Would be curious if others have tried that out to see if it helps.
 

·
Registered
Joined
·
241 Posts
...Should I deplete it and charge from there? If so, how often do I need to do this? Does this really help maintain the battery life to last as long as it should?

The manual says to keep it charged even when it is full, especially at extreme temperatures, it doesn't answer my question.
Uh, I think it did answer your question.:p
If there was something else required, I'm pretty sure they'd have added it to the manual.
Don't overthink any of this. The designers got paid to do that, and after eight years, they've proven they knew what they were doing!
 

·
Registered
Joined
·
1,389 Posts
And remember.... the Volt never lets the battery get charged to actual 100% and never lets it get discharged to actual 0%. What you use while driving and see in the instrumentation is the working charge that is buffered by software to protect the battery.
 

·
Registered
Joined
·
294 Posts
Discussion Starter #18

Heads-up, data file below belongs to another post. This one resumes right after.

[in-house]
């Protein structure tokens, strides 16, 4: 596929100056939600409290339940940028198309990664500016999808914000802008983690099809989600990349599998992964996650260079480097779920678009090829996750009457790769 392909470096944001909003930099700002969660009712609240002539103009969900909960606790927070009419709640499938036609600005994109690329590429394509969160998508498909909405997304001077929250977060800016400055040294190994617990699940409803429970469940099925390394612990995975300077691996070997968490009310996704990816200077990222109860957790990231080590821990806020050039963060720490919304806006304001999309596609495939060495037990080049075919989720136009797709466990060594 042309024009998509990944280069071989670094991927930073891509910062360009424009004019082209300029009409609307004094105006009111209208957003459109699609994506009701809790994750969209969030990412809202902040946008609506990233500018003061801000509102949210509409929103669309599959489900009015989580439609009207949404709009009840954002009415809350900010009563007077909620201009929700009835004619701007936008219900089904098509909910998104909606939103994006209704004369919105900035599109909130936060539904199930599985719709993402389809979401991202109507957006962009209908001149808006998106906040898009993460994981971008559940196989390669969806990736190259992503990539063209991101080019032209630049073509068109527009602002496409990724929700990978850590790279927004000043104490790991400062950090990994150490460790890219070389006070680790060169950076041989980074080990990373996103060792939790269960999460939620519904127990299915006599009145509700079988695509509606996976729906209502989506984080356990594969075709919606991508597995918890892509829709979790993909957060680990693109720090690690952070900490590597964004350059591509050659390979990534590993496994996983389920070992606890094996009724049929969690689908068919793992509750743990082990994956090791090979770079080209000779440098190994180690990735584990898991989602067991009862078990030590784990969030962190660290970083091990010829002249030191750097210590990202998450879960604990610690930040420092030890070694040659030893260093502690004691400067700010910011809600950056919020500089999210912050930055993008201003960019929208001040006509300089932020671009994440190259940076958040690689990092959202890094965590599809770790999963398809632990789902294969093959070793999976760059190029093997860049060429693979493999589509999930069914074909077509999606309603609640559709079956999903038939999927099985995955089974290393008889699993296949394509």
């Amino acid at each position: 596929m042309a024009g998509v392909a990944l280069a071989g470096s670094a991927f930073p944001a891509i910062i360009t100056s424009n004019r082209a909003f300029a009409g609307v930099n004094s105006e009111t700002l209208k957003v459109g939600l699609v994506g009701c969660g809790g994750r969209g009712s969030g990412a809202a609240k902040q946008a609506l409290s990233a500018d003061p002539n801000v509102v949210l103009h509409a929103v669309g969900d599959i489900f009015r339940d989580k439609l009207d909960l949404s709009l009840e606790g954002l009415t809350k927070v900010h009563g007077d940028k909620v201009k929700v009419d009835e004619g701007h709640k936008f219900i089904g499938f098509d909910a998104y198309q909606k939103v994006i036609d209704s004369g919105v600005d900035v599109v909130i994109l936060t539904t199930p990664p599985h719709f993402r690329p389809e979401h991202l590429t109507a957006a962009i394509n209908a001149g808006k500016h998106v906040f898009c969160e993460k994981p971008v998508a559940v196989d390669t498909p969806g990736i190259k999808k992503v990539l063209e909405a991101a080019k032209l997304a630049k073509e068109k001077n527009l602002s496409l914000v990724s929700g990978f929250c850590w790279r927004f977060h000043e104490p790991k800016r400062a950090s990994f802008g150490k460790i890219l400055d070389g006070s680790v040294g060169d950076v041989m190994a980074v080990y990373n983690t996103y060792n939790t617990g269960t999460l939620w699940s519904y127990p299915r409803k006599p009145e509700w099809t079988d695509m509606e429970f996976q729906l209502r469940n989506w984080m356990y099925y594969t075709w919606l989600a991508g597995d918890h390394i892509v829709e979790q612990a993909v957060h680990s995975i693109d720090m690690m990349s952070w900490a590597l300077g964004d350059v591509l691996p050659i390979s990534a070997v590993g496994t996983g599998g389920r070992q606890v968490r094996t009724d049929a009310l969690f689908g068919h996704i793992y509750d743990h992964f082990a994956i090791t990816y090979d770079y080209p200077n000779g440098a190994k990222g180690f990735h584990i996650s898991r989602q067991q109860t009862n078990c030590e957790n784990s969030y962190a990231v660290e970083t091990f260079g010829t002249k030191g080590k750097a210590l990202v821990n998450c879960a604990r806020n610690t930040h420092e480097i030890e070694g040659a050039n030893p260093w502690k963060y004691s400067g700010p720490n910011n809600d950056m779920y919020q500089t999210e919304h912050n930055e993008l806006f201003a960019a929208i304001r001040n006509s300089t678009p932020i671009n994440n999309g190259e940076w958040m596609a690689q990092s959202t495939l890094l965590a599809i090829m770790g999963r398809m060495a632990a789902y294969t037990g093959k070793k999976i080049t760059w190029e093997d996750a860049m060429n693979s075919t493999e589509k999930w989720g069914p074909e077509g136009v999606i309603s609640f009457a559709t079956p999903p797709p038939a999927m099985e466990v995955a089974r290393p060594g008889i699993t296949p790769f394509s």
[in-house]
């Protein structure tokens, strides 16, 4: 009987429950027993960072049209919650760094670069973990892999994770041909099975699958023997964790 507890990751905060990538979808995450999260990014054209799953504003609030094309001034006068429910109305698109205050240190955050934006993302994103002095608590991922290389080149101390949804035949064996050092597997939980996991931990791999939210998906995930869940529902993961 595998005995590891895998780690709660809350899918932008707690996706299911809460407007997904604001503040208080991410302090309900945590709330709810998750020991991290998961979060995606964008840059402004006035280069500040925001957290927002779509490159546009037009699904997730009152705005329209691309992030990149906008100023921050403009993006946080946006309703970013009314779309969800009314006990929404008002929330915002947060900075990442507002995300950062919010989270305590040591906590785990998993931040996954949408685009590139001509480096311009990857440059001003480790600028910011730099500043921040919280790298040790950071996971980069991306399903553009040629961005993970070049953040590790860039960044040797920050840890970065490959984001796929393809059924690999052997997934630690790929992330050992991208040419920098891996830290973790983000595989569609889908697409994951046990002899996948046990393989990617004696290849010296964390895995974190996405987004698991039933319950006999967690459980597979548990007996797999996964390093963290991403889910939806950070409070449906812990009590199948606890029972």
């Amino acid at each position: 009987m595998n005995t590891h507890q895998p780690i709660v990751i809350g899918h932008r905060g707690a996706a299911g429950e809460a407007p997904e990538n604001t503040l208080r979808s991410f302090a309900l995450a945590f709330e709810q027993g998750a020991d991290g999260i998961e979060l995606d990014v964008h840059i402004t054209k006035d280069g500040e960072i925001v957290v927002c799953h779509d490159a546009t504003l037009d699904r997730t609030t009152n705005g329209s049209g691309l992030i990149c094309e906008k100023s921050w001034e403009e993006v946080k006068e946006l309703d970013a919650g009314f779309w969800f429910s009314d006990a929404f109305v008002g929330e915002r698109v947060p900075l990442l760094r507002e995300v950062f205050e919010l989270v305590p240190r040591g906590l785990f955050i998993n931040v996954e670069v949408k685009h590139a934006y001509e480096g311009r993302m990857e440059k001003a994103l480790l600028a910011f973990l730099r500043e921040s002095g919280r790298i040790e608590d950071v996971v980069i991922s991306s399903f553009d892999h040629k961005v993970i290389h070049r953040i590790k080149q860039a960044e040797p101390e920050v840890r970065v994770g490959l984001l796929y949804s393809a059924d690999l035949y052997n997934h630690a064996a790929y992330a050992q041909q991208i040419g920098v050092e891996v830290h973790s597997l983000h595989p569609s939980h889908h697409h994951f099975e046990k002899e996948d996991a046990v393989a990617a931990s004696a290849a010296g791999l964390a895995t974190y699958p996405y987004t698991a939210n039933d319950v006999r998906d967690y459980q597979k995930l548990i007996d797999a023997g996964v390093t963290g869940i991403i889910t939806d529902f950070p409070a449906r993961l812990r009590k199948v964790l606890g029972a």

I am happy to not worry about doing this manual battery maintenance. However, the guess-o-meter is reporting larger than before EV miles now. I have driven about 2000 miles. When I bought it, the EV miles were reported right around 53-54. Now it is reporting 70! Is that because the battery already needs to be recalibrated, like some folks already mentioned to bring the number back down to what it is actually capable of?
 

·
Registered
Joined
·
4,766 Posts
I am happy to not worry about doing this manual battery maintenance. However, the guess-o-meter is reporting larger than before EV miles now. I have driven about 2000 miles. When I bought it, the EV miles were reported right around 53-54. Now it is reporting 70! Is that because the battery already needs to be recalibrated, like some folks already mentioned to bring the number back down to what it actually capable of?
No, it is because the Volt adjusted the estimate EV range based on your driving history. You are driving efficiently so the estimated range has gone up. If you continue to drive the same route and pattern it will stay the same or continue to rise, at least until the weather cools. Then you will experience a drop in EV range that is beyond your control.
 

·
Registered
Joined
·
294 Posts
Discussion Starter #20
Glad to hear! My follow up question is: what is the max EV miles that Volt can go under ideal conditions? The total energy must be conserved and it can't keep increasing its capacity, right?
 
1 - 20 of 29 Posts
Top